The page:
Review by Sophie Monks Kaufman @sopharsogood

Directed by

Jim Jarmusch


Adam Driver Golshifteh Farahani Helen-Jean Arthur


People aren’t walking out after screenings, they’re floating.


A perfectly paced and spacious vehicle that finds sublime meaning amid routine.

In Retrospect.

Poetry in motion.

One of 2016’s finest pulls up just before the year ends, and Adam Driver is sat smiling at the wheel.

“They’re just words,” explains Paterson (Adam Driver)referring to his secret book of poetry. The statement rings true and it rings false. Words are the waves that Paterson surfs with his mind as his body drives a bus through the New Jersey suburbs. Words fill books by his favourite poet, William Carlos Williams. Words are how he navigates the ever-changing creative enthusiasms of his girlfriend, Laura (an effervescent Golshifteh Farahani). Still, words are the last thing to fall into place. What comes first in this character, and in Jim Jarmusch’s immaculate film, is a desire to move with care through the world.

Jarmusch uses the rhythm of routine as the beat for a story that begins on a Monday and ends on a Sunday. His camera frames sleeping, spooning bodies from a bird’s-eye view. Then Paterson awakes, checks his watch, takes neatly folded clothes from a chair, eats Cheerios and goes about the business of normality for seven days in a row. As in Chantal Akerman’s benchmark of domestic-life-in-miniature, Jeanne Dielman, 23, Quai du Commerce, 1080 Bruxelles, from 1975, we are immersed in a world that has a regular pulse.Any flickers of change become evident and engrossing.

Dynamics are set by the relationship between Paterson and Laura. They are both creative, but while he steadily fills one notebook, saying little outside of it, she provides a running commentary on her newest projects, which change daily. Production designer Mark Freidberg, set decorator Lydia Marks and costume designer Catherine George have fashioned a setting in their shared home that is an extension of both characters, representing his neatness, her mania for monochrome, and one bonus element: a scene-stealing English bulldog named Marvin (played by the now deceased canine performer, Nellie).

Paterson’s orbit is populated by people that are inherently good, even if passions throw them off balance. Those familiar with Jarmusch’s back catalogue will recognise his distinctive dialogue: articulate, pained in a worldly way, alive to life’s ironies, ridiculous, kind-of-cool and kind-of-not. Paterson likes the company he keeps, but tends to listen rather than talk. He is in almost every moment of the film, and so we process him processing events. We hear what he hears and see who he sees. Driving the bus, he eavesdrops on passengers. Arriving home, he listens to Laura. Taking Marvin for an evening walk, he stops for one beer at the local bar run by Doc (Barry Shabaka Henley). In this latter part of the day’s ritual, he may say a few extra words, but only in the name of keeping the bonhomie rolling. He is an attentive character, ideally qualified to be a poet.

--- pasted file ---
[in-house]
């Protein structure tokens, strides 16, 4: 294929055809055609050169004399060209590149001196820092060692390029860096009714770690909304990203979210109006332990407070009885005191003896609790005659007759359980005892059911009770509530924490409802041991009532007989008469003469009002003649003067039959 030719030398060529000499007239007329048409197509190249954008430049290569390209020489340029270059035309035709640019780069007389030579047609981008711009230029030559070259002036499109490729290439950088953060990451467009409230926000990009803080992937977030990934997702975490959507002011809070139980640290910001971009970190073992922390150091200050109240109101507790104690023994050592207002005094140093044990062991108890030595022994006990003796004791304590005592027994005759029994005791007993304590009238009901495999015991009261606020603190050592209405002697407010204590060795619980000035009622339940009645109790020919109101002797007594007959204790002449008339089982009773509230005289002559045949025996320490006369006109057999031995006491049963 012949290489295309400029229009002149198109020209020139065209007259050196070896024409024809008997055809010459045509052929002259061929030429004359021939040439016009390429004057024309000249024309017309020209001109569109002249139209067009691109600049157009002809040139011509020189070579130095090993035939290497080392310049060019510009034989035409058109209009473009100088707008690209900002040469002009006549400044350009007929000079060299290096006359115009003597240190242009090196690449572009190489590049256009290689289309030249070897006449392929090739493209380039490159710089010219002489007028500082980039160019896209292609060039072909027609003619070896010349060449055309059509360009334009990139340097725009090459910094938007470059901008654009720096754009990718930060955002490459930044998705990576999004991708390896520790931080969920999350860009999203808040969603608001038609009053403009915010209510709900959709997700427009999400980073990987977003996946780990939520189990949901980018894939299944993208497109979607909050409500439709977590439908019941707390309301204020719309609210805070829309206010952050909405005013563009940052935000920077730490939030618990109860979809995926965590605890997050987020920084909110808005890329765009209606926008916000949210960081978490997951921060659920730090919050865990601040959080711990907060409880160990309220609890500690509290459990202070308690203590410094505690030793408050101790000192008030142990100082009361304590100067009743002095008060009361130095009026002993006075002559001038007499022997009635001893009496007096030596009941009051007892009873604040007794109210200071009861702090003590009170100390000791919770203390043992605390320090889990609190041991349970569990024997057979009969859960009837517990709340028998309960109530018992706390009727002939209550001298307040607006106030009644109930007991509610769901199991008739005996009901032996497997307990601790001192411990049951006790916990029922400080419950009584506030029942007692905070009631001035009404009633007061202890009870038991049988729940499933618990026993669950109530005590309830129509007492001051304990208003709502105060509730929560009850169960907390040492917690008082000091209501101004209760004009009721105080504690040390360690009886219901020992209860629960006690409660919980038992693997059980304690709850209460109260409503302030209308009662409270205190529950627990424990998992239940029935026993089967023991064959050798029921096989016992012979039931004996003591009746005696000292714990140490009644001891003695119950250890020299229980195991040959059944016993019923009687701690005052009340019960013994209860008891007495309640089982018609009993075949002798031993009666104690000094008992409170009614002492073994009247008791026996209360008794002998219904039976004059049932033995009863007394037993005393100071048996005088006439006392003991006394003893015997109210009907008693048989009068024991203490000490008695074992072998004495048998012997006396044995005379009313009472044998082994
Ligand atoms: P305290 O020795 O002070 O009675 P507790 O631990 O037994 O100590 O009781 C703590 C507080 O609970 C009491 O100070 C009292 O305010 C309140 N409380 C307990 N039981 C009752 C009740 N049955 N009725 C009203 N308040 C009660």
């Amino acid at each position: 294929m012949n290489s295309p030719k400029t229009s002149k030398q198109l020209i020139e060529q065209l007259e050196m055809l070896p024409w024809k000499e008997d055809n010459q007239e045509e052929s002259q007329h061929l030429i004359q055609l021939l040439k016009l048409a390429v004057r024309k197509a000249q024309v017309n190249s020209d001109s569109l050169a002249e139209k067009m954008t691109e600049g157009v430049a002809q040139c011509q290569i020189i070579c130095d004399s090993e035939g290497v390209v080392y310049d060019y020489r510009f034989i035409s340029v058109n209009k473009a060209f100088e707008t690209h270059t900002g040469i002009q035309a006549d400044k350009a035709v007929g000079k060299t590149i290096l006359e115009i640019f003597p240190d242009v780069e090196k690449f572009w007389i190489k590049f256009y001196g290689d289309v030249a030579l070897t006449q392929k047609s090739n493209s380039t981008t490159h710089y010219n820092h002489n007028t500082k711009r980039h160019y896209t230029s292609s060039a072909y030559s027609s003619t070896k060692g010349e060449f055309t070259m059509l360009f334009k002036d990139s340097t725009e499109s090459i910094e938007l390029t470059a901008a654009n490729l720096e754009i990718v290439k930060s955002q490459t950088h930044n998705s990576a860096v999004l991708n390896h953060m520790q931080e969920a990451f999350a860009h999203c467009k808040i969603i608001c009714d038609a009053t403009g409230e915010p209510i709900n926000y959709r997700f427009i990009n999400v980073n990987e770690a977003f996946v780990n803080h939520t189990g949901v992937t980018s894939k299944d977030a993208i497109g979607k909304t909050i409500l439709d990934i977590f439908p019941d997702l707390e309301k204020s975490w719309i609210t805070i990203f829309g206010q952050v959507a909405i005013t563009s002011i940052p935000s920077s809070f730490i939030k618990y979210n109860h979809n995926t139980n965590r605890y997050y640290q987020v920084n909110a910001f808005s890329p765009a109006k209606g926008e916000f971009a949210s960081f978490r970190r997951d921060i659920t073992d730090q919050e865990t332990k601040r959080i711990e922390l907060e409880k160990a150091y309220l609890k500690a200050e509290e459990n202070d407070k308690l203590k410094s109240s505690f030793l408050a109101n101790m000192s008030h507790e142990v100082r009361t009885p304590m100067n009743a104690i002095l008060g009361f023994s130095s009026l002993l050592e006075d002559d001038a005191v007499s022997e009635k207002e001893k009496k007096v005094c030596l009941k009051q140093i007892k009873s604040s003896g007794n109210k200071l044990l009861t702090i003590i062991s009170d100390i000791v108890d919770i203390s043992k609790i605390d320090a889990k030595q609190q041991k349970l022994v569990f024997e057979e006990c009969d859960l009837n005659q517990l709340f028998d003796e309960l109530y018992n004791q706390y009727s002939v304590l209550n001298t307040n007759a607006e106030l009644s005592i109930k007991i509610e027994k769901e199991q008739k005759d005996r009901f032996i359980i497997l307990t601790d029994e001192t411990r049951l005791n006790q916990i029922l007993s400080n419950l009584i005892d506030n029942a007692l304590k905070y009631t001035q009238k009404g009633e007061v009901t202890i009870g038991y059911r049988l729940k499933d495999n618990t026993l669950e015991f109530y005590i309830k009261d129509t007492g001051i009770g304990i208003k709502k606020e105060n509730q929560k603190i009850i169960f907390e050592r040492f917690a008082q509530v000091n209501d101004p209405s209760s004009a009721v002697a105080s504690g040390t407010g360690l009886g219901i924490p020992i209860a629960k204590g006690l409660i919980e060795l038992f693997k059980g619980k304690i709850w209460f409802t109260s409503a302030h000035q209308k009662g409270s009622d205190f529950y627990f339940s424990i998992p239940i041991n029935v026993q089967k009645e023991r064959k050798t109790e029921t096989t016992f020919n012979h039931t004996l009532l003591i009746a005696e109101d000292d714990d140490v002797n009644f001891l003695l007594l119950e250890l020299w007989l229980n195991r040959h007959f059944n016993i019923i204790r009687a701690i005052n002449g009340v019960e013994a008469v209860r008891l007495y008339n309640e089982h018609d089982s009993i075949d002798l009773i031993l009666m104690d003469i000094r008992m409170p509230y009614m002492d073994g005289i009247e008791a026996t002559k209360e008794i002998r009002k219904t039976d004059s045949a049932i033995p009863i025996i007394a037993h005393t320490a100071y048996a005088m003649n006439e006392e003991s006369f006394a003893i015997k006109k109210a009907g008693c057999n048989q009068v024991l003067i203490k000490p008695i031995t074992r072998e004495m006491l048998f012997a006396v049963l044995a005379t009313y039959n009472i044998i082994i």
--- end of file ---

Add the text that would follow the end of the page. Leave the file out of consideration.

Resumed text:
Everything is structured to evoke poetry through its measured pacing. The space left between events and interactions shows Jarmusch at his most poised. Silences are never protracted; their conclusions never abrupt. People bombard Paterson with their issues and then pass on by. There is downtime in his day at which point the notebook comes out and the delicate atmosphere is made manifest through words. Poems (really written by Ron Padgett) are narrated in Adam Driver’s voice and appear on screen in his handwriting. They are the visible pay off to the suggestiveness of his silence and an adorable expression of his rich soul.

The most obvious fabrication in a film designed to say something natural and true is the recurring presence of twins. Literal twins have cameos, and segue to a deeper belief that you can always find a meaningful reflection in your surroundings if you are willing to be calm and still. Driver embodies calmness and stillness. This performance cements his status as an actor whose physical command matches his ability to telegraph inner life. It’s a cliché to say that the greatest actors make the smallest actions magnetic, but it’s true of Driver who makes the non-demonstrative act of listening feel like it means the world.

Love is a motif because of Paterson and Laura’s relationship. It’s not the usual movie love. There’s no sex, plenty of distance, and still it is love. They both graft at maintaining their relationship in ways so contrasting that it’s almost conflict. Harmony is not to be taken for granted in Paterson. Every conversation in the film hums with a meaning so refined that it’s only just palpable. Seemingly casual exchanges are rooted in a desire to show individuals connecting. For these characters, effort is constant, banality inevitable. And so, in the moments that erupt out of nowhere, when there is a chance to really speak to a person in need and in reach, a small gesture is the stuff of poetry

Published 23 Nov 2016

Tags: Adam Driver Jim Jarmusch


People aren’t walking out after screenings, they’re floating.


A perfectly paced and spacious vehicle that finds sublime meaning amid routine.

In Retrospect.

Poetry in motion.

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